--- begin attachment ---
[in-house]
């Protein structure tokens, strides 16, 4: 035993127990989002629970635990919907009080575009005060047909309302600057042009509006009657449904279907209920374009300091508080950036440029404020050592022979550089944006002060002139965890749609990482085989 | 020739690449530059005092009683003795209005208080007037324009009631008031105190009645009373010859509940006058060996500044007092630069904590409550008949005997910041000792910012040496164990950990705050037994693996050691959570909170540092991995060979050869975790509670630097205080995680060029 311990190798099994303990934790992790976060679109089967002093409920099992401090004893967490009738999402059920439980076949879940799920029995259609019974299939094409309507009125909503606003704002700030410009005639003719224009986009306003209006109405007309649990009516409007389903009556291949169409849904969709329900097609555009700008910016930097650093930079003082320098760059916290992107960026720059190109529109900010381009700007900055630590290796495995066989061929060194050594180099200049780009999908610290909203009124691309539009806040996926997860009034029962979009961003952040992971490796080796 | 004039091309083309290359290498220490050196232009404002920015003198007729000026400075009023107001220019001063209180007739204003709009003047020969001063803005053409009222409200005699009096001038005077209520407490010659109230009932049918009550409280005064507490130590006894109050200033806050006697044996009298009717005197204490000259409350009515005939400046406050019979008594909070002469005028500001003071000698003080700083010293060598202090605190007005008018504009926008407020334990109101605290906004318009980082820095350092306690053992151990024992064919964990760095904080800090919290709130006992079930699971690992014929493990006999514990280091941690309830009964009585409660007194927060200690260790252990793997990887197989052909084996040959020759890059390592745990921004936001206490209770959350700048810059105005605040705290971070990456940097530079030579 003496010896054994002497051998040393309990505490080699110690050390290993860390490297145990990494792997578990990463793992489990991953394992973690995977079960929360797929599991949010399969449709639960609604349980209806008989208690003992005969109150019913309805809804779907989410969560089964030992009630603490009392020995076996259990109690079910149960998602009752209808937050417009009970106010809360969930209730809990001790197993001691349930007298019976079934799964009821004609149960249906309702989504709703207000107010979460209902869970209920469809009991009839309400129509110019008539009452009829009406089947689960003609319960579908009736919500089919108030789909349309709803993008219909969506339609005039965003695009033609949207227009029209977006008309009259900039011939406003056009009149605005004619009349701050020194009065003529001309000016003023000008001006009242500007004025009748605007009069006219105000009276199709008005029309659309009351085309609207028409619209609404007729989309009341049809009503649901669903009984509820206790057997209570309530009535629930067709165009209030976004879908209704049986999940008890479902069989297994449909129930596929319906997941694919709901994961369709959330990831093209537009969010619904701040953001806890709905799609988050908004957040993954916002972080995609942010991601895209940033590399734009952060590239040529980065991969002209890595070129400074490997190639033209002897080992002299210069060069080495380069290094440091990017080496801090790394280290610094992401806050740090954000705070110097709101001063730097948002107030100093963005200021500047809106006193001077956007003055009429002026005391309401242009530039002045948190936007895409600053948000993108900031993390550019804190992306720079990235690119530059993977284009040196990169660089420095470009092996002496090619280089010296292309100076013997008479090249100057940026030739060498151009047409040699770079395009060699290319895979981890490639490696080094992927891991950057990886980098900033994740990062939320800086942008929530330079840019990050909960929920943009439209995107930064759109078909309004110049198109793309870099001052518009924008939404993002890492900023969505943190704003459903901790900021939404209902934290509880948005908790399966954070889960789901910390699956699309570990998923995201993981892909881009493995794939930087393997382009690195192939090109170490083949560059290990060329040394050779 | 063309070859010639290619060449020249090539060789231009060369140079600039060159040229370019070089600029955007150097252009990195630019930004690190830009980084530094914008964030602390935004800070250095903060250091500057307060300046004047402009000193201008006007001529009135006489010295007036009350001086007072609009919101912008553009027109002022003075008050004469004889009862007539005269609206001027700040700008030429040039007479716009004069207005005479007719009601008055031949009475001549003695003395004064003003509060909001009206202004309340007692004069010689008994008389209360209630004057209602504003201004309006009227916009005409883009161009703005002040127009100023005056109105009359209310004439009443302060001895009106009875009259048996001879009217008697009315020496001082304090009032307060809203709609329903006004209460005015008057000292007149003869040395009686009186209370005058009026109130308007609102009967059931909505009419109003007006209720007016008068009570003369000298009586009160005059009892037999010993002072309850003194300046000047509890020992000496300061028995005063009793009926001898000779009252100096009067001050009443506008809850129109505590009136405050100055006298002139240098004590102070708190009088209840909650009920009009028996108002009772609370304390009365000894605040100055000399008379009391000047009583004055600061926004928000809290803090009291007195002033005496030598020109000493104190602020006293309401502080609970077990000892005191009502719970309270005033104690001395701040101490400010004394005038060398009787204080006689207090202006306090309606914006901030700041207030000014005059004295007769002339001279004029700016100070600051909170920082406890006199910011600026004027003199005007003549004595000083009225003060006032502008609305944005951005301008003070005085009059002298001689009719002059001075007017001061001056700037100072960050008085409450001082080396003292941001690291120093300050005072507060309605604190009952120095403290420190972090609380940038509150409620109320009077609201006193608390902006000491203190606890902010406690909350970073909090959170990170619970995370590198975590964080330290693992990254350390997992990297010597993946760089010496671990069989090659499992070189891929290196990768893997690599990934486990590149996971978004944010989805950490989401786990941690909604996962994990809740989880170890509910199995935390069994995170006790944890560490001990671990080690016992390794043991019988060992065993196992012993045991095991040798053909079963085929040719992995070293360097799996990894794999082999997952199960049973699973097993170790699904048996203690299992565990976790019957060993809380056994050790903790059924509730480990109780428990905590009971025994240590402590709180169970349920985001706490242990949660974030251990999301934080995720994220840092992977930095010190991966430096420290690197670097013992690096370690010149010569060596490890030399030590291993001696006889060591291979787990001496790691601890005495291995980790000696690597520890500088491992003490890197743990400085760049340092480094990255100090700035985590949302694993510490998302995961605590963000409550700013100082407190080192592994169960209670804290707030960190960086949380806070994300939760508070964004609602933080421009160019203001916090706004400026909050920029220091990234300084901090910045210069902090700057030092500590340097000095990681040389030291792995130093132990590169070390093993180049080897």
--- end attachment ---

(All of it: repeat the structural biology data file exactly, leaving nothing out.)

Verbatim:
[in-house]
């Protein structure tokens, strides 16, 4: 035993127990989002629970635990919907009080575009005060047909309302600057042009509006009657449904279907209920374009300091508080950036440029404020050592022979550089944006002060002139965890749609990482085989 | 020739690449530059005092009683003795209005208080007037324009009631008031105190009645009373010859509940006058060996500044007092630069904590409550008949005997910041000792910012040496164990950990705050037994693996050691959570909170540092991995060979050869975790509670630097205080995680060029 311990190798099994303990934790992790976060679109089967002093409920099992401090004893967490009738999402059920439980076949879940799920029995259609019974299939094409309507009125909503606003704002700030410009005639003719224009986009306003209006109405007309649990009516409007389903009556291949169409849904969709329900097609555009700008910016930097650093930079003082320098760059916290992107960026720059190109529109900010381009700007900055630590290796495995066989061929060194050594180099200049780009999908610290909203009124691309539009806040996926997860009034029962979009961003952040992971490796080796 | 004039091309083309290359290498220490050196232009404002920015003198007729000026400075009023107001220019001063209180007739204003709009003047020969001063803005053409009222409200005699009096001038005077209520407490010659109230009932049918009550409280005064507490130590006894109050200033806050006697044996009298009717005197204490000259409350009515005939400046406050019979008594909070002469005028500001003071000698003080700083010293060598202090605190007005008018504009926008407020334990109101605290906004318009980082820095350092306690053992151990024992064919964990760095904080800090919290709130006992079930699971690992014929493990006999514990280091941690309830009964009585409660007194927060200690260790252990793997990887197989052909084996040959020759890059390592745990921004936001206490209770959350700048810059105005605040705290971070990456940097530079030579 003496010896054994002497051998040393309990505490080699110690050390290993860390490297145990990494792997578990990463793992489990991953394992973690995977079960929360797929599991949010399969449709639960609604349980209806008989208690003992005969109150019913309805809804779907989410969560089964030992009630603490009392020995076996259990109690079910149960998602009752209808937050417009009970106010809360969930209730809990001790197993001691349930007298019976079934799964009821004609149960249906309702989504709703207000107010979460209902869970209920469809009991009839309400129509110019008539009452009829009406089947689960003609319960579908009736919500089919108030789909349309709803993008219909969506339609005039965003695009033609949207227009029209977006008309009259900039011939406003056009009149605005004619009349701050020194009065003529001309000016003023000008001006009242500007004025009748605007009069006219105000009276199709008005029309659309009351085309609207028409619209609404007729989309009341049809009503649901669903009984509820206790057997209570309530009535629930067709165009209030976004879908209704049986999940008890479902069989297994449909129930596929319906997941694919709901994961369709959330990831093209537009969010619904701040953001806890709905799609988050908004957040993954916002972080995609942010991601895209940033590399734009952060590239040529980065991969002209890595070129400074490997190639033209002897080992002299210069060069080495380069290094440091990017080496801090790394280290610094992401806050740090954000705070110097709101001063730097948002107030100093963005200021500047809106006193001077956007003055009429002026005391309401242009530039002045948190936007895409600053948000993108900031993390550019804190992306720079990235690119530059993977284009040196990169660089420095470009092996002496090619280089010296292309100076013997008479090249100057940026030739060498151009047409040699770079395009060699290319895979981890490639490696080094992927891991950057990886980098900033994740990062939320800086942008929530330079840019990050909960929920943009439209995107930064759109078909309004110049198109793309870099001052518009924008939404993002890492900023969505943190704003459903901790900021939404209902934290509880948005908790399966954070889960789901910390699956699309570990998923995201993981892909881009493995794939930087393997382009690195192939090109170490083949560059290990060329040394050779 | 063309070859010639290619060449020249090539060789231009060369140079600039060159040229370019070089600029955007150097252009990195630019930004690190830009980084530094914008964030602390935004800070250095903060250091500057307060300046004047402009000193201008006007001529009135006489010295007036009350001086007072609009919101912008553009027109002022003075008050004469004889009862007539005269609206001027700040700008030429040039007479716009004069207005005479007719009601008055031949009475001549003695003395004064003003509060909001009206202004309340007692004069010689008994008389209360209630004057209602504003201004309006009227916009005409883009161009703005002040127009100023005056109105009359209310004439009443302060001895009106009875009259048996001879009217008697009315020496001082304090009032307060809203709609329903006004209460005015008057000292007149003869040395009686009186209370005058009026109130308007609102009967059931909505009419109003007006209720007016008068009570003369000298009586009160005059009892037999010993002072309850003194300046000047509890020992000496300061028995005063009793009926001898000779009252100096009067001050009443506008809850129109505590009136405050100055006298002139240098004590102070708190009088209840909650009920009009028996108002009772609370304390009365000894605040100055000399008379009391000047009583004055600061926004928000809290803090009291007195002033005496030598020109000493104190602020006293309401502080609970077990000892005191009502719970309270005033104690001395701040101490400010004394005038060398009787204080006689207090202006306090309606914006901030700041207030000014005059004295007769002339001279004029700016100070600051909170920082406890006199910011600026004027003199005007003549004595000083009225003060006032502008609305944005951005301008003070005085009059002298001689009719002059001075007017001061001056700037100072960050008085409450001082080396003292941001690291120093300050005072507060309605604190009952120095403290420190972090609380940038509150409620109320009077609201006193608390902006000491203190606890902010406690909350970073909090959170990170619970995370590198975590964080330290693992990254350390997992990297010597993946760089010496671990069989090659499992070189891929290196990768893997690599990934486990590149996971978004944010989805950490989401786990941690909604996962994990809740989880170890509910199995935390069994995170006790944890560490001990671990080690016992390794043991019988060992065993196992012993045991095991040798053909079963085929040719992995070293360097799996990894794999082999997952199960049973699973097993170790699904048996203690299992565990976790019957060993809380056994050790903790059924509730480990109780428990905590009971025994240590402590709180169970349920985001706490242990949660974030251990999301934080995720994220840092992977930095010190991966430096420290690197670097013992690096370690010149010569060596490890030399030590291993001696006889060591291979787990001496790691601890005495291995980790000696690597520890500088491992003490890197743990400085760049340092480094990255100090700035985590949302694993510490998302995961605590963000409550700013100082407190080192592994169960209670804290707030960190960086949380806070994300939760508070964004609602933080421009160019203001916090706004400026909050920029220091990234300084901090910045210069902090700057030092500590340097000095990681040389030291792995130093132990590169070390093993180049080897």